Toronto Home Prices May Jump 25% This Year, TD SaysBy
Economist says signs show ‘speculative forces’ driving market
Caranci had previously seen 2017 price growth of 10% to 15%
Toronto’s housing market is likely to stay strong for the rest of the year, with home prices jumping as much as 25 percent, amid hints that speculators are fueling demand and posing a potential risk to the economy, TD Economics Chief Economist Beata Caranci said.
A “strong Toronto home-price forecast is not a vote of confidence in market fundamentals,” Caranci wrote Monday in a note to clients. “It’s getting harder to ignore warning signs that market demand pressures are increasingly reflecting speculative forces.”
Residential prices in Canada’s largest metropolitan region are forecast to grow 20 to 25 percent this year, up from a previous estimate of 10 to 15 percent, according to the report by TD Economics, part of Toronto-Dominion Bank. Toronto-area prices have climbed 19 percent in the past 12 months, the fastest clip since the 1980s, when a frenzied housing market resulted in year-over-year increases of 55 percent, Caranci said.
“Evidence is building that speculative forces are growing deeper roots, which raises the risk that prices will move closer to the top end of that forecast in the absence of policy measures,” Caranci wrote.
As for next year, higher mortgage rates and fewer affordable properties will likely cut the growth rate to 3 to 5 percent, though a lack of clarity on housing speculation makes predictions difficult, Caranci said. A housing market driven by speculators seeking a quick profit boosts the risk of rapidly unwinding price gains at the same time homebuyers are contending with larger debt burdens, she said.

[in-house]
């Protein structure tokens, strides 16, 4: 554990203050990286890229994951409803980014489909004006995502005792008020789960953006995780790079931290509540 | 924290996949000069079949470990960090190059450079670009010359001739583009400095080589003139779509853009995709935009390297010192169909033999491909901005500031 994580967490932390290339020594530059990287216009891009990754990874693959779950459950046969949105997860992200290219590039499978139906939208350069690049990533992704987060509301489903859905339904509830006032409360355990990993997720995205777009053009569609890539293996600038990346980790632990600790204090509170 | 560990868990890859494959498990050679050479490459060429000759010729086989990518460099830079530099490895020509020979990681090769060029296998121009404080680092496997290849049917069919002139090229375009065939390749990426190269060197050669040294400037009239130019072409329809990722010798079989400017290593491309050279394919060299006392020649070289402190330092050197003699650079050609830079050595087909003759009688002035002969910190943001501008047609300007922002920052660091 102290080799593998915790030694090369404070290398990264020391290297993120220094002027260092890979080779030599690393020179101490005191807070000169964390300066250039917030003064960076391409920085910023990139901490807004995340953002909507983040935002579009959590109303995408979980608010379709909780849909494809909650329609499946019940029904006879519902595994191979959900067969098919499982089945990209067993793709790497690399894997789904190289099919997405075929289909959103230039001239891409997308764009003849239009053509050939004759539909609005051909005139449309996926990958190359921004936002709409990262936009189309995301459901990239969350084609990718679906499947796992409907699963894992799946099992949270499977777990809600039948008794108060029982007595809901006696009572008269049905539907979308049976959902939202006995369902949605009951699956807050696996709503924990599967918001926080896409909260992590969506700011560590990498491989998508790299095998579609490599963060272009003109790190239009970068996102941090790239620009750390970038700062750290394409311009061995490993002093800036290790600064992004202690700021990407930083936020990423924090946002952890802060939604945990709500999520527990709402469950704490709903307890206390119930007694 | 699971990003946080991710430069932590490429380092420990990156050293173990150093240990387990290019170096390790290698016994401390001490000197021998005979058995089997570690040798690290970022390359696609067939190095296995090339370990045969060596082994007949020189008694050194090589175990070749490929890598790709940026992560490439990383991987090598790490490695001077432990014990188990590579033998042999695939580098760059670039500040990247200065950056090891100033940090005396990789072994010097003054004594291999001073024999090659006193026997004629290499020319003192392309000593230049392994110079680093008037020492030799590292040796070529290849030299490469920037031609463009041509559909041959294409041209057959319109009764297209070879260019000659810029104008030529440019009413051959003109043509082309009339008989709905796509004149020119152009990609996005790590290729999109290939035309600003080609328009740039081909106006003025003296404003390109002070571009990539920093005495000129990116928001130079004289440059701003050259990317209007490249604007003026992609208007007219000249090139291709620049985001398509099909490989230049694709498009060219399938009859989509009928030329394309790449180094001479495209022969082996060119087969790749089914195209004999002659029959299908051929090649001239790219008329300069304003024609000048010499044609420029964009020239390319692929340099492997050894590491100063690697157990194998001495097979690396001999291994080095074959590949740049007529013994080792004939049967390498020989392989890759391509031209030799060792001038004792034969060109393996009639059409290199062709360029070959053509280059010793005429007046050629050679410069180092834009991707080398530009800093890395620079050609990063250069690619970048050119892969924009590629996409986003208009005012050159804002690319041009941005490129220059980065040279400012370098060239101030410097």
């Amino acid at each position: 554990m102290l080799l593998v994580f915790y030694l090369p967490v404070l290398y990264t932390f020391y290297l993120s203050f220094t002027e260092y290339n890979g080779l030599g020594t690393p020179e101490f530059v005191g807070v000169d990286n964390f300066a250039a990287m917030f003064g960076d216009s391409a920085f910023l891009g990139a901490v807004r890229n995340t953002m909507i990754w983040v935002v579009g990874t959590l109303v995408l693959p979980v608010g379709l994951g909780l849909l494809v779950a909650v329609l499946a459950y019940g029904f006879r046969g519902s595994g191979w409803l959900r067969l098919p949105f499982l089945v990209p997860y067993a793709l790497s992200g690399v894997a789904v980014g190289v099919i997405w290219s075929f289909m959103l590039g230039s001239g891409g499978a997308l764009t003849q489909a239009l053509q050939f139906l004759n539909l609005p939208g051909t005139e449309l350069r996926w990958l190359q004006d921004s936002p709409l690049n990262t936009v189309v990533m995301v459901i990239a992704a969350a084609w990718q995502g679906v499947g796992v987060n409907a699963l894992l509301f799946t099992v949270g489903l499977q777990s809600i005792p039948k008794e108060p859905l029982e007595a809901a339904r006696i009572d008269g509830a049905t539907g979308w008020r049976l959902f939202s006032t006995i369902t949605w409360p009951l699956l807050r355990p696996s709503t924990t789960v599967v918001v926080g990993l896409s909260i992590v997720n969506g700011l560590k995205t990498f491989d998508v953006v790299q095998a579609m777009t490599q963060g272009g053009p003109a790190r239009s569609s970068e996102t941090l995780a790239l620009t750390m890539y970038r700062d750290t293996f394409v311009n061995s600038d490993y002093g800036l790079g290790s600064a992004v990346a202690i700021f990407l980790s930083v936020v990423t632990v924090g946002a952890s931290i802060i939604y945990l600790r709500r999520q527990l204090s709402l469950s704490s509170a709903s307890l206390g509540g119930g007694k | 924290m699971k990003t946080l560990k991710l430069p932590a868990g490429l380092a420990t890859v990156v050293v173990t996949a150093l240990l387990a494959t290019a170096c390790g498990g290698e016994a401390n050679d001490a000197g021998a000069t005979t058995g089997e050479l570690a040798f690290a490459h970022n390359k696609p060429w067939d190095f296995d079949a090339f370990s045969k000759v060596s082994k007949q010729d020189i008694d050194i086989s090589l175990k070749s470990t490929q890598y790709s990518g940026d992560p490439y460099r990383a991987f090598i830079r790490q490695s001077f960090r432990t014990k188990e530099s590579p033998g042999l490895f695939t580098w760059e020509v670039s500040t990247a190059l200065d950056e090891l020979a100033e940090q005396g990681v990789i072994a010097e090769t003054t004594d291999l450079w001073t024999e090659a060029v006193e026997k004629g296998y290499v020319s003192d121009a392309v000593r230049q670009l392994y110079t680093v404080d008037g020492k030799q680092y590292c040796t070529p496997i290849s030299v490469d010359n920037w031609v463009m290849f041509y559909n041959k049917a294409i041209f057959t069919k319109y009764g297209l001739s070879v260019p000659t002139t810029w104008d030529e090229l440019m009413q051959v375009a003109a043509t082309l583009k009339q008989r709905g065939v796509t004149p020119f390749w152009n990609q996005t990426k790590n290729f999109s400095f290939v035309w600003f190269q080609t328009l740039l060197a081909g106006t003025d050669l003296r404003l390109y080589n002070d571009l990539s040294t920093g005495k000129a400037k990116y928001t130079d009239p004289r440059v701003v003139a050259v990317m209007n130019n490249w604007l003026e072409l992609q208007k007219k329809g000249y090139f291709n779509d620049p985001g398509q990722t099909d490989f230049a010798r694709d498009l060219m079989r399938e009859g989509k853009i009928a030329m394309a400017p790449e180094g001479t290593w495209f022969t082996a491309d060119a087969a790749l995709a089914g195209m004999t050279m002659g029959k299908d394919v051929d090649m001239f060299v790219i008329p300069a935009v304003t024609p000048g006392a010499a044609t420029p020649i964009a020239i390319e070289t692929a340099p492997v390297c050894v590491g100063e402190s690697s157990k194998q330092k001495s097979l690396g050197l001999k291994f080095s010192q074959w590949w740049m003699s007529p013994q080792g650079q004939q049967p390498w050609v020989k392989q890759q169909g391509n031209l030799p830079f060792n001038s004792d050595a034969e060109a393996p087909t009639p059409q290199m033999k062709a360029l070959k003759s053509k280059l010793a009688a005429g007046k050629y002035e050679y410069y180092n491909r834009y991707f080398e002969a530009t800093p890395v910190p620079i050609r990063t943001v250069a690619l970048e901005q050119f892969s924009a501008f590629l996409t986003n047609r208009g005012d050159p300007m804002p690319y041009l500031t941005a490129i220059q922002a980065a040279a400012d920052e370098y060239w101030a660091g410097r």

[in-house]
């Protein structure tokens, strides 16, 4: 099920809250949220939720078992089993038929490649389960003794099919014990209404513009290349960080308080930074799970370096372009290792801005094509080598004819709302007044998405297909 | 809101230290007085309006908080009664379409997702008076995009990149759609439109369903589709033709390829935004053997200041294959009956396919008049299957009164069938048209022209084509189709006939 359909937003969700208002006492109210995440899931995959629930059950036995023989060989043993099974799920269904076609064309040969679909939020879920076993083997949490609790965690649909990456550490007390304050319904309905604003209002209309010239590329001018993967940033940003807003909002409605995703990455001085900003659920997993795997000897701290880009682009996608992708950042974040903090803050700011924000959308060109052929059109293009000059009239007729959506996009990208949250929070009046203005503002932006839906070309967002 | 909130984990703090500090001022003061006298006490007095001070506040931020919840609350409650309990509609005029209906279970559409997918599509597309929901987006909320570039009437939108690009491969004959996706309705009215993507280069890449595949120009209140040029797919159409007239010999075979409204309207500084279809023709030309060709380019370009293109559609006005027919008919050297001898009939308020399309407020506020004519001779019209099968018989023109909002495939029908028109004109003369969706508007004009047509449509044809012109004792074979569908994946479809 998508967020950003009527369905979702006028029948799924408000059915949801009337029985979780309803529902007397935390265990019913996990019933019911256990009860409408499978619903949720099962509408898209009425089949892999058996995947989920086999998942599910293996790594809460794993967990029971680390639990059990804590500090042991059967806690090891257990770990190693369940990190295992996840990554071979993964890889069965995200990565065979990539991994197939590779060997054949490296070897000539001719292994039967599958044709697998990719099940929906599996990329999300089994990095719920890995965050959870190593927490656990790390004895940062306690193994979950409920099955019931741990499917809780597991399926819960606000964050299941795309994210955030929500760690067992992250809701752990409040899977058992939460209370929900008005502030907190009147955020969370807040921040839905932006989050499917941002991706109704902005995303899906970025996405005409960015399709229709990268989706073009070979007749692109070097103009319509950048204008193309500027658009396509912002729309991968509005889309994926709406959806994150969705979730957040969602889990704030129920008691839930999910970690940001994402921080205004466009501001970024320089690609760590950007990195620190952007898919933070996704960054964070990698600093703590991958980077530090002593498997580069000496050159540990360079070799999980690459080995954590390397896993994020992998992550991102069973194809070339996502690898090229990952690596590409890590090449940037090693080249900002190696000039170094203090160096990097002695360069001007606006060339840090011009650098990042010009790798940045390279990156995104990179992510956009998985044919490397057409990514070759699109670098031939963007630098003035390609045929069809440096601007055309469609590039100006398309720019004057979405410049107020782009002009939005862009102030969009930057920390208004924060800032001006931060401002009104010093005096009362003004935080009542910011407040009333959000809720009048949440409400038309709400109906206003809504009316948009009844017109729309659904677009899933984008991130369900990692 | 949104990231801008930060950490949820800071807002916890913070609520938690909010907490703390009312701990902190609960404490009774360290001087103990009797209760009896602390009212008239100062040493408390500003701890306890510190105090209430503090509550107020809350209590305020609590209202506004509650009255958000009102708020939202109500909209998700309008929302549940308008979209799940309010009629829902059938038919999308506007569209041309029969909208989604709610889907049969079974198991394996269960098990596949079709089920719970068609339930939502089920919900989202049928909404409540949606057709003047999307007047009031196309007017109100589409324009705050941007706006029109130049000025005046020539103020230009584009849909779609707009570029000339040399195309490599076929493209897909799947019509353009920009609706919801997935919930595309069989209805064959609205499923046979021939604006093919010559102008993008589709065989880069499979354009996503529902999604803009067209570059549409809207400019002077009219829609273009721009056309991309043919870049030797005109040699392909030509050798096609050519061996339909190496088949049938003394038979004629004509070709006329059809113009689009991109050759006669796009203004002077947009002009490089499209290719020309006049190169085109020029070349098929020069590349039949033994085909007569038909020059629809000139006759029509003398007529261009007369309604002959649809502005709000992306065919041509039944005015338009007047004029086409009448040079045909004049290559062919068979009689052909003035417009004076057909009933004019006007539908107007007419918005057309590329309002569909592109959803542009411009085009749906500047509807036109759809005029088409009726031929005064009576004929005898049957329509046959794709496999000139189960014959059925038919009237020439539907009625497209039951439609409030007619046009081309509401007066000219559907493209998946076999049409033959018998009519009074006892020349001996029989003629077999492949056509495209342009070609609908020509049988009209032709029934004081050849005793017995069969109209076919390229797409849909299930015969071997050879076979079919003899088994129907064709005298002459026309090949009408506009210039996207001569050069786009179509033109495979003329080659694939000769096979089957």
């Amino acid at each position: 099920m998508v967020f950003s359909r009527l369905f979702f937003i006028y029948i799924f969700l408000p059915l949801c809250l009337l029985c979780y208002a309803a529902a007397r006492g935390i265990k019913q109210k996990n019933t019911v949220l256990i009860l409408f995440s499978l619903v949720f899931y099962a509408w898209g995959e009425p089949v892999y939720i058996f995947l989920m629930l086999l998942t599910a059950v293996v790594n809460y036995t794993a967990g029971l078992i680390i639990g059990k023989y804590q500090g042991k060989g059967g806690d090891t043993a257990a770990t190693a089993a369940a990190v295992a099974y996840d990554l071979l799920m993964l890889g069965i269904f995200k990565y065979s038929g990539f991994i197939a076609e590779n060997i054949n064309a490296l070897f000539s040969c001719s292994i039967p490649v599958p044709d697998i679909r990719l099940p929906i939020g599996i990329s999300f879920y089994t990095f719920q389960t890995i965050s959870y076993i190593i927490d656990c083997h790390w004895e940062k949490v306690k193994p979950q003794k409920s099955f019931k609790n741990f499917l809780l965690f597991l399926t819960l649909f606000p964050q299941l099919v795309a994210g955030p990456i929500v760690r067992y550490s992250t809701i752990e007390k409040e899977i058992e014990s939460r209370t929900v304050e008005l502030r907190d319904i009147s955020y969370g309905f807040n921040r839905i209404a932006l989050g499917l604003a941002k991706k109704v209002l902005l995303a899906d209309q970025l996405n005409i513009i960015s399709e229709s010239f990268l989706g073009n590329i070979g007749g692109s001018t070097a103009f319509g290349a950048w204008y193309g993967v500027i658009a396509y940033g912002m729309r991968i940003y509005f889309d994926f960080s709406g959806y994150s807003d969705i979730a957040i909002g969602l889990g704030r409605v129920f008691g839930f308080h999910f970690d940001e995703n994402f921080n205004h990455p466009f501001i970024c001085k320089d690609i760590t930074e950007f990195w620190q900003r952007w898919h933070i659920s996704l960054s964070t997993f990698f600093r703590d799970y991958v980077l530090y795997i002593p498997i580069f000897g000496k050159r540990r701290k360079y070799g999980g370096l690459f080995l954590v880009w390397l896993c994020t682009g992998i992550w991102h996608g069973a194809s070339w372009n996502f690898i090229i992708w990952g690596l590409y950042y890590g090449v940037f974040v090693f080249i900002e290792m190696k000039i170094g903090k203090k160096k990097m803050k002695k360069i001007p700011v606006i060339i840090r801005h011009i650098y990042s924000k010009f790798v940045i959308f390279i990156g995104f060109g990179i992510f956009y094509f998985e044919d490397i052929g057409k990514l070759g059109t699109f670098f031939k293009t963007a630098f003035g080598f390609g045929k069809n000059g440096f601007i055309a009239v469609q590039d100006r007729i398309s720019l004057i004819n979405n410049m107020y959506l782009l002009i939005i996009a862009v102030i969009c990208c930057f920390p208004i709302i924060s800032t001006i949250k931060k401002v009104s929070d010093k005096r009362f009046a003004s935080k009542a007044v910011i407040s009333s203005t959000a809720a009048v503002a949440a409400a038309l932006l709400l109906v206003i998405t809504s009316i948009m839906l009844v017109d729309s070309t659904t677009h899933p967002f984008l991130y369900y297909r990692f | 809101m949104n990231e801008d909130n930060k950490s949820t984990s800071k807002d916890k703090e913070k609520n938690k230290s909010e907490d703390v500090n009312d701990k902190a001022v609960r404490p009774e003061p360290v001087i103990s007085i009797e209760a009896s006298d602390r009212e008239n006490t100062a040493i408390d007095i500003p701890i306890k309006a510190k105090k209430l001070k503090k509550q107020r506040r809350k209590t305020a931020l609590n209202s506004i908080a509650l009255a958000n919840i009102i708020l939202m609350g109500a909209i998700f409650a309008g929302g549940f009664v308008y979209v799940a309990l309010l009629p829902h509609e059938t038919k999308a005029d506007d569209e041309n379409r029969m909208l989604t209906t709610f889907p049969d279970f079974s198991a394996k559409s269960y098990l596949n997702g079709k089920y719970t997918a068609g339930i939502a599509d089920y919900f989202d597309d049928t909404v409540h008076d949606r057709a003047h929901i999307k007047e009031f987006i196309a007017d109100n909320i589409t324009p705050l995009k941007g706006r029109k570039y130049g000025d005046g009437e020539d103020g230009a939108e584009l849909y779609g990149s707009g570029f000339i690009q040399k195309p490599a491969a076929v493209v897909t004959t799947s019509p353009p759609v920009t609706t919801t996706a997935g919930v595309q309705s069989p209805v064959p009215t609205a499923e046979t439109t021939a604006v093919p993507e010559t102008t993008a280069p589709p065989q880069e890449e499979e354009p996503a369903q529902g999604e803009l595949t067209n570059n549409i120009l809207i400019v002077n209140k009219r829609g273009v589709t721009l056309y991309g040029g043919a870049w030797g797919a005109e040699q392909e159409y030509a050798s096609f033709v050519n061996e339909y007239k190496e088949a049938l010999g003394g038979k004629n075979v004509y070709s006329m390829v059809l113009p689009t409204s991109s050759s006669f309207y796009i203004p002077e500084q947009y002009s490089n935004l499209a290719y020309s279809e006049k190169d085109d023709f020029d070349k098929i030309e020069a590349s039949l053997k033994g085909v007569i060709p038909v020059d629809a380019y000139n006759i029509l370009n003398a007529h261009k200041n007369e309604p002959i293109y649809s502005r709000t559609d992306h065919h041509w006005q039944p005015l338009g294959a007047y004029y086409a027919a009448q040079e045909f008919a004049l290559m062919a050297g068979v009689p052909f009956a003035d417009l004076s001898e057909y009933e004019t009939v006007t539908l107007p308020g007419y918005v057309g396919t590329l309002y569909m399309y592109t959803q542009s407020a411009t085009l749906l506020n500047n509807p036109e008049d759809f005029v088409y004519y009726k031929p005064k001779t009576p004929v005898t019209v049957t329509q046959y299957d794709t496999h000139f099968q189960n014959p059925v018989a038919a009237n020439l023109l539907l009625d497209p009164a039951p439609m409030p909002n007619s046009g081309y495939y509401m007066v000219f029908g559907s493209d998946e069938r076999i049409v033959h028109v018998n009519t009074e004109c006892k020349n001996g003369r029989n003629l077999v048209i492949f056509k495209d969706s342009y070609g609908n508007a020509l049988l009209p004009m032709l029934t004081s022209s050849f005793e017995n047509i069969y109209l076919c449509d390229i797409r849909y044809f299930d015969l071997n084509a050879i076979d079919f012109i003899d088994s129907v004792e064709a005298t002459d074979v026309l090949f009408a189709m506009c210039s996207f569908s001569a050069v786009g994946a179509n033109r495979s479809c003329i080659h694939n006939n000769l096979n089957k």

“The risk is that if you were to have any interruption in income or a downturn in the economy, your landing in the housing market is harder,” Caranci said in an interview.
A possible foreign buyer’s tax, which has been the focus of policy debate on how to cool the market, has been effective in other cities worldwide in the short-term, but also can trigger unintended consequences, Caranci wrote. A tax imposed in Vancouver last year pushed foreign investment into other areas, including Toronto. And a tax focused solely on foreign investors wouldn’t discourage speculators from Canada, she said.
Bank of Montreal Chief Economist Doug Porter said last week that Toronto is clearly in the midst of a housing “bubble.” Caranci called the bubble debate a distraction because it’s usually not clear what’s happening in an economy until the cycle ends.
“What we can say is that when comparing this housing cycle to previous ones that lack a happy ending, Toronto appears to be moving in that direction,” she said.